A few weeks ago Mrs Rougier told me that she has made a start on a new novel. The provisional title is NONESUCH. I have no idea when it is likely to be ready, but she is a fast worker and I have little doubt but that the manuscript will be ready for publication in the early autumn.A.S. Frere to Derek Priestley, letter, 26 March 1962
Just two months after the publication of A Civil Contract in October 1961, Georgette had begun turning her mind to a new novel. She had two ideas for the book but was not sure which one to write. Among her letters from the period is one she wrote to her close friend and publisher, A.S. Frere. He and his wife, her adored Pat Wallace, had just returned from their holiday in the south of France and Georgette wrote them a long letter in which she penned this one all-too tantalising sentence as to what the new story might be about:
Darling-Frere, I cannot think whether I will write Manifold, or Gideon – but one or the other I must write, if the fantastic demands of the I.R. are to be met. Come & dine with us both of you , & I will be incredibly boring about My Art.Georgette Heyer to A.S. Frere, letter, 21 December 1961.
Unsurprisingly, in the era of super-tax as high as 95 pence in the pound, Georgette and Ronald still resented the Inland Revenue’s (I.R.) depredations on their income. And there were other financial problems beleaguring them, including the problem of Heron, the company set up to hold her copyrights, as well as the money accruing in the company account which they could not touch without a large tax bill. But these worries were for the future and not to be thought of when Georgette was planning a new book and her son’s wedding. The book was to be The Nonesuch and the wedding was to be in June.
“Manifold or Gideon”?
Manifold, of course, would eventually appear as the name of her next hero’s principal residence which Georgette would describe as his “very beautiful house in Gloucestershire, which has been in his family for generations.” Gideon might have been anyone but the knowing reader will instantly recognise the name as the one given to Georgette’s handsome young Lifeguardsman in her 1949 novel, The Foundling. Captain Gideon Ware has long been a favourite among Heyer readers. As cousin to The Foundling’s hero he is only a secondary character in the novel but still plays a vital role with several memorable appearances. All of this has left many readers longing for “more Gideon”, which makes the mention of the name in Heyer’s letter an intriguing clue. The wish has often been expressed that he should have his own novel and perhaps it was this Gideon to whom Heyer was referring in her letter to Frere. We will never know for sure, but whether she did or didn’t think of writing a book about Gideon Ware, in the end she chose to write a book in which the word Manifold refers merely to a great house and one which, in the end, plays no actual role in the novel she was to write. As she told Frere at the end of her letter: “Do you want to know about the NONESUCH – Well, ALL RIGHT! I wasn’t going to tell you, so you needn’t start a Donald Duck before you’re hurt! How could I tell you what I don’t know, Stoopid?” This as her way of telling her publisher that the book was in the making but not yet begun!
Inspiration from the north
In March 1962, Georgette and Ronald travelled north to Lancashire, there to attend a Water Enquiry at Accrington and the Northern Optical Conference in Southport. Ronald’s law practice was mainly centred in water rights and utilities (hence one of the plot threads of Detection Unlimited) and in 1959 he had been made a Queen’s Counsel (QC). A year later he had received a Privy Council Appointment as Chairman of the General Optical Council, the regulator for the optical professions in the UK. He was proud of the role but it meant having to sometimes travel out of London and attend a variety of official functions, conferences and banquets. Georgette’s strong sense of loyalty meant that she was at times required to accompany him to these social events even though she intensely disliked gatherings of this kind. As she told a friend: “All the banquets and congresses I can’t get out of–plus a succession of Expensive Full Evening Dresses, with pale gloves no use after the first wearing, none of which I have the least other use for.” Excrutiatingly shy and never truly comfortable at large social events full of unfamiliar people, Georgette did her best to socialise but often found that her “face soon ached with its Pleased Smile.” There were benefits, however, not least of which was meeting some interesting and charismatic people – some of whom (as was her habit) she undoubtedly put into her books. At one such dinner during the Lancashire trip she was delighted to meet the town’s mayor who turned out to be “a Honey”:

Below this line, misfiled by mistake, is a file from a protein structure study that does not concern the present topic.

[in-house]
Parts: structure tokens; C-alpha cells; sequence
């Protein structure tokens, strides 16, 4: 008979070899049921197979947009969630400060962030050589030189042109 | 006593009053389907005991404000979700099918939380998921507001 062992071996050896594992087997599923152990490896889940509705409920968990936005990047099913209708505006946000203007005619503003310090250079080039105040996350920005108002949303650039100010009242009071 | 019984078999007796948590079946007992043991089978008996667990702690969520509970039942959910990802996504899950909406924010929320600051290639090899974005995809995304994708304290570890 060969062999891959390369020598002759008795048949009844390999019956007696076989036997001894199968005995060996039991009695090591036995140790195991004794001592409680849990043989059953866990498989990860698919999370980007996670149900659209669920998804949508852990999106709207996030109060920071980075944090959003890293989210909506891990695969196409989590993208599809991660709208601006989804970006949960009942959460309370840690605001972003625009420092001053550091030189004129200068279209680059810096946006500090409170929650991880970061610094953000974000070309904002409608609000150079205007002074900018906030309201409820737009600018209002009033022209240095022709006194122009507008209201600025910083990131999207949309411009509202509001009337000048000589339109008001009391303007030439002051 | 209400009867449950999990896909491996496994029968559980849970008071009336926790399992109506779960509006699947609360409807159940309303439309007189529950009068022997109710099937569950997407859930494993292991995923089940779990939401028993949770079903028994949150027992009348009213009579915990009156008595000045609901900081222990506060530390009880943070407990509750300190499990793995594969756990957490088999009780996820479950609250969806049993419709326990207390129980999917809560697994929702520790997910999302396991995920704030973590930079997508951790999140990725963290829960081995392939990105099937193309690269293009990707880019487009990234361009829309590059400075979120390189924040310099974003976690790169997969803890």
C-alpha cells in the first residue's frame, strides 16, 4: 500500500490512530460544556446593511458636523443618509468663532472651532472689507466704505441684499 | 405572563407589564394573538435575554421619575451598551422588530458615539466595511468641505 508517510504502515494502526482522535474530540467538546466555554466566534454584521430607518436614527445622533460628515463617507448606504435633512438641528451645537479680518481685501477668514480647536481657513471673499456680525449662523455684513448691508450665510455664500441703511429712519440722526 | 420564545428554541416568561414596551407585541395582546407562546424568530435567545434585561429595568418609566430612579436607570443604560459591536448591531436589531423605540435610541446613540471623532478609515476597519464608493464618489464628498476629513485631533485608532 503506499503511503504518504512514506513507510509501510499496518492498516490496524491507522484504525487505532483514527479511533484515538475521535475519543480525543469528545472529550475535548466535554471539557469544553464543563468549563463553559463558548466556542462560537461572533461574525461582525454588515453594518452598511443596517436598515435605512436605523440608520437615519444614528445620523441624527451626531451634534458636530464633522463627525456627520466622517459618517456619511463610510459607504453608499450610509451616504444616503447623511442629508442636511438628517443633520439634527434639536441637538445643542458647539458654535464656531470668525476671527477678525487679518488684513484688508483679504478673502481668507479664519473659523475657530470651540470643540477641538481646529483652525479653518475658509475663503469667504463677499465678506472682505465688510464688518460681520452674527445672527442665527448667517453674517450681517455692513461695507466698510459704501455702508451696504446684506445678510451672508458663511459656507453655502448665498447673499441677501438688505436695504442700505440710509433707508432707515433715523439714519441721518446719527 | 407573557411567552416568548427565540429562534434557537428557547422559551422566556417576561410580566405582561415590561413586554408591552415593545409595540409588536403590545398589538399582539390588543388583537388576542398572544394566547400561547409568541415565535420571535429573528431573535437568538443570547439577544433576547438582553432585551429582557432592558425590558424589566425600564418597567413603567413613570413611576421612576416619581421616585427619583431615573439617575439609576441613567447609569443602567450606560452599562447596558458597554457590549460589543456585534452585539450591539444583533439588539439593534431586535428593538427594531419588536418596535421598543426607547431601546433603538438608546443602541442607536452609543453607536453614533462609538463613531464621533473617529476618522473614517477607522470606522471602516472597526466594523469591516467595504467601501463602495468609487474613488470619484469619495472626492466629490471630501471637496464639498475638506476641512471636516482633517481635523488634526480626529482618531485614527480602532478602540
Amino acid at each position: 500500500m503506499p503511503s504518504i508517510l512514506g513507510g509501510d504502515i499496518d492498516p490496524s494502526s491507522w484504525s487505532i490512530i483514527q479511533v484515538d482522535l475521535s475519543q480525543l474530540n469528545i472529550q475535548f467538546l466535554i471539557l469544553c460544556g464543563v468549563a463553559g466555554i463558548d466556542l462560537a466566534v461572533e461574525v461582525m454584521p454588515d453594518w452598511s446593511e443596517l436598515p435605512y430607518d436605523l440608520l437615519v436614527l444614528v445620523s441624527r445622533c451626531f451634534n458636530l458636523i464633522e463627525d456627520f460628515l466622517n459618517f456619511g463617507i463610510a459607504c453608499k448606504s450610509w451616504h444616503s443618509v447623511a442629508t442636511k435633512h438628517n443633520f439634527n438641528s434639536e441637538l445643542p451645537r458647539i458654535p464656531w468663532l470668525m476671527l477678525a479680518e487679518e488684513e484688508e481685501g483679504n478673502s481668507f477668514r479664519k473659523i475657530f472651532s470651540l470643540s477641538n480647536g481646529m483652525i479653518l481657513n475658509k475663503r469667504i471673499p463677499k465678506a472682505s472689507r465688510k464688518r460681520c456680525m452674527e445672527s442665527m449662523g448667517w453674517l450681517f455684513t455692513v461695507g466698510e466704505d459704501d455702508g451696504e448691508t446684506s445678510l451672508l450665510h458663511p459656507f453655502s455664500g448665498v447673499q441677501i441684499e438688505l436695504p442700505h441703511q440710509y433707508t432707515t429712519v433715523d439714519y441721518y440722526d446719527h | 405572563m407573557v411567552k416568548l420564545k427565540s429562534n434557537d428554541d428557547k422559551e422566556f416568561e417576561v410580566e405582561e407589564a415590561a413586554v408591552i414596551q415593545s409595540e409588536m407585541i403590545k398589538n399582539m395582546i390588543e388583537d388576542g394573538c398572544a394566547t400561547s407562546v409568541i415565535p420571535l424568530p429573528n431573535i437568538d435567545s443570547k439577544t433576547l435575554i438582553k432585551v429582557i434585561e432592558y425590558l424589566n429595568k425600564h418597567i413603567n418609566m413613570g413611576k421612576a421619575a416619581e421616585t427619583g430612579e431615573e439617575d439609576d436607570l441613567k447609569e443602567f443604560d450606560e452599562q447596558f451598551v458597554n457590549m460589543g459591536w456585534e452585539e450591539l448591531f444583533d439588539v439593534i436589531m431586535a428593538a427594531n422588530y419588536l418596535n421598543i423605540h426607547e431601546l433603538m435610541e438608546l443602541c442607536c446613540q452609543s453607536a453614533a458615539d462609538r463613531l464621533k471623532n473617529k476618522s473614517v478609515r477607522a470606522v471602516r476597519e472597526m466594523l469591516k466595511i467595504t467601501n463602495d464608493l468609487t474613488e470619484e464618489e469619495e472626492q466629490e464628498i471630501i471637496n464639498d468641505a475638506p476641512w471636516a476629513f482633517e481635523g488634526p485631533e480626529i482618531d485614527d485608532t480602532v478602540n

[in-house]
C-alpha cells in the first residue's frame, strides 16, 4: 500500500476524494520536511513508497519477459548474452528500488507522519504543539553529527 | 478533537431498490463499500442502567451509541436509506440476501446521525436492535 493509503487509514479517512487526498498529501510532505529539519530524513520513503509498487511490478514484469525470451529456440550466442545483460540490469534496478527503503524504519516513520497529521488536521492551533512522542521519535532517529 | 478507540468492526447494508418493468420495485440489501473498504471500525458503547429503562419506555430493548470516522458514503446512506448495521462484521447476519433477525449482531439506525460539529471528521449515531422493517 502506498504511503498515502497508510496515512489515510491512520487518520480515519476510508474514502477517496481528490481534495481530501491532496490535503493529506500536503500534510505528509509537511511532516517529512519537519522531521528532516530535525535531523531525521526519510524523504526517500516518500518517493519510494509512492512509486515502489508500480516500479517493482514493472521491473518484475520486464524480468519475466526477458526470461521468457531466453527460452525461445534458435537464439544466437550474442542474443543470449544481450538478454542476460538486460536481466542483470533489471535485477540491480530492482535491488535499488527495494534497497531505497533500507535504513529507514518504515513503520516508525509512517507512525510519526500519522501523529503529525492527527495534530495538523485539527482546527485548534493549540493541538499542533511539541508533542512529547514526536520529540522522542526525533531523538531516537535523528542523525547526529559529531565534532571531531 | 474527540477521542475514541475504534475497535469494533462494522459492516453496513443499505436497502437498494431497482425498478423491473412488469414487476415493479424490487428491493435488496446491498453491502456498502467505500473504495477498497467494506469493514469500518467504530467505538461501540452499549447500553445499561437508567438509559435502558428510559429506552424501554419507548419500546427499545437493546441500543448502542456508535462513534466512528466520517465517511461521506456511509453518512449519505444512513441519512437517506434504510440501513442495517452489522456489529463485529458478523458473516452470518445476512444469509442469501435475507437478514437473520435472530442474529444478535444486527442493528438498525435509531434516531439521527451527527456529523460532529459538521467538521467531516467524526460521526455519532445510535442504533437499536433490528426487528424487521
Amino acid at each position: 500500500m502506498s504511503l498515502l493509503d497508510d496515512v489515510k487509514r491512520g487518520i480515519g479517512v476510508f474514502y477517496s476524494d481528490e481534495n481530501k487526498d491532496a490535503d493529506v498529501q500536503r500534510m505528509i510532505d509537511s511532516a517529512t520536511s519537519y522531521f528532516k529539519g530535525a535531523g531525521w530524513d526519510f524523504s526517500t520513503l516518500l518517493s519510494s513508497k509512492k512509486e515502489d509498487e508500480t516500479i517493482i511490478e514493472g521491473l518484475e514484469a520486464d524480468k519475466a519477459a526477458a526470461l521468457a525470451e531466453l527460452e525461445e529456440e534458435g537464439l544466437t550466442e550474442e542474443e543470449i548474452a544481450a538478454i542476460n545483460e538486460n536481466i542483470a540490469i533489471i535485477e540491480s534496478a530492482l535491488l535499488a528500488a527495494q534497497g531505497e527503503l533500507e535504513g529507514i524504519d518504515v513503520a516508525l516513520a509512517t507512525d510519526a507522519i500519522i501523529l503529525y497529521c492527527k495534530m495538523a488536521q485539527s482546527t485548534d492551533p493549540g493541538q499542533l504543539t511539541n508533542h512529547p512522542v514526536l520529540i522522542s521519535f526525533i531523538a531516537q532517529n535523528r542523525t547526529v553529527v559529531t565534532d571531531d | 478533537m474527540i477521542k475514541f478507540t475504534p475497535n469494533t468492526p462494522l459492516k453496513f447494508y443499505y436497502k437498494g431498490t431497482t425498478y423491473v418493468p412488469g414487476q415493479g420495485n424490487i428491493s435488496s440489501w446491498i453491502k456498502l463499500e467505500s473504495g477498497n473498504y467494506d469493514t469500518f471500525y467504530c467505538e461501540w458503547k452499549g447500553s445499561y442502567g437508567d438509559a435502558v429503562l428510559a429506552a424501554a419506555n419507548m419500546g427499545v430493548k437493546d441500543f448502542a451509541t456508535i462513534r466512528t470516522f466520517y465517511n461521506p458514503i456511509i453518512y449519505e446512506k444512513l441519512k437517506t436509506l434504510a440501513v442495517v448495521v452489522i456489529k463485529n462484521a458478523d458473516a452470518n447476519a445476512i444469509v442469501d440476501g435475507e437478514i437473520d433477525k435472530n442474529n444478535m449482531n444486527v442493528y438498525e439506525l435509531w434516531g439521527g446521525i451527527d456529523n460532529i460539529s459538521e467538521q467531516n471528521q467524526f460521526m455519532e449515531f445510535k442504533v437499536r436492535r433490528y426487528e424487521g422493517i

…we went on to Southport, to attend the last few days of the Northern Optical conference. This wasn’t as grim as I’d expected. For one thing, Southport is quite a good sort of place; and to go on with the Prince of Wales Hotel there is first-class. It was extremely exhausting, however, not the least wearing features being the Absolute Necessity of fitting the right names to the right faces. Very few of the delegates came out of quite one’s own drawer, so great care had to be taken not to offend tender susceptibilities. We were given the V.I.P. treatment, too, which meant that my face soon ached with its Pleased Smile. No respite, either – since nearly all the worthy people were staying in the P. of W. However, I had an unexpected reward. At the Banquet, I found myself (as I had gloomily prophesied) seated on the Mayor’s right – and he turned out to be a Honey! He informed me at the outset that he was a plumber, and he had the instinctive savoir faire which characterized Bevin, and is so endearing. I may mention that he won my heart at the outset by telling me that “Ee, he was glad to have me beside him, because he had wanted, at the Ball on the previous night, to coom a bit closer to me, because he couldn’t hear all I said, but enough to show him that I was “a natural-born ‘umorist!” so was he! We had a splendid time – and a lovely talk about cricket, with particular reference to Brian Statham. His poor little wife was scared white, but doing her best to live up to him. I sat and talked to her for a little while after dinner, and when I said how sick she must be of being charming to hoards of strangers, she confided that it was all right when they were nice people, but she didn’t like it when they were stook-oop. I said that such persons weren’t worth a thought, to which she replied wistfully that that was what the mayor said, only the fact was she wasn’t much of a one for the Social.Georgette Heyer to A.S. Frere, letter, 20 March 1962.